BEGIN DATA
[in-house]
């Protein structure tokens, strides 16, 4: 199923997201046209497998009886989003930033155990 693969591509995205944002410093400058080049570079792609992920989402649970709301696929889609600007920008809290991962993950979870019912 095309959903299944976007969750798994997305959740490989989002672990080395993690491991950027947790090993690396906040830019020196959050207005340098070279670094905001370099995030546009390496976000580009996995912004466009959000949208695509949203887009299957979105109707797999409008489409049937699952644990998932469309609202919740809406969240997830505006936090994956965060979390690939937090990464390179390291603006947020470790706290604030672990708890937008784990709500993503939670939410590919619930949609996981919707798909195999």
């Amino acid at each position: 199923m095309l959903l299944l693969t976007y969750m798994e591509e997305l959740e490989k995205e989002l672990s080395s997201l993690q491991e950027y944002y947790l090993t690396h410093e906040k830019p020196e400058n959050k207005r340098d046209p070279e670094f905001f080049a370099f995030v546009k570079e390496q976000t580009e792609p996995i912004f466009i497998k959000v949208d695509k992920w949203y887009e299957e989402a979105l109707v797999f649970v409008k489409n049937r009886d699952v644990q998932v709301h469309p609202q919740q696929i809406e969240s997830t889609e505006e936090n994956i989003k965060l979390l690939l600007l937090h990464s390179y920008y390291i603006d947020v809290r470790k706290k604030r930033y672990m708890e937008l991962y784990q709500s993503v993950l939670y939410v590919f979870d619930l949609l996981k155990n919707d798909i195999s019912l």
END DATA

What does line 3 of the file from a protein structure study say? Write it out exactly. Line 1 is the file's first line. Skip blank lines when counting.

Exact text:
């Amino acid at each position: 199923m095309l959903l299944l693969t976007y969750m798994e591509e997305l959740e490989k995205e989002l672990s080395s997201l993690q491991e950027y944002y947790l090993t690396h410093e906040k830019p020196e400058n959050k207005r340098d046209p070279e670094f905001f080049a370099f995030v546009k570079e390496q976000t580009e792609p996995i912004f466009i497998k959000v949208d695509k992920w949203y887009e299957e989402a979105l109707v797999f649970v409008k489409n049937r009886d699952v644990q998932v709301h469309p609202q919740q696929i809406e969240s997830t889609e505006e936090n994956i989003k965060l979390l690939l600007l937090h990464s390179y920008y390291i603006d947020v809290r470790k706290k604030r930033y672990m708890e937008l991962y784990q709500s993503v993950l939670y939410v590919f979870d619930l949609l996981k155990n919707d798909i195999s019912l």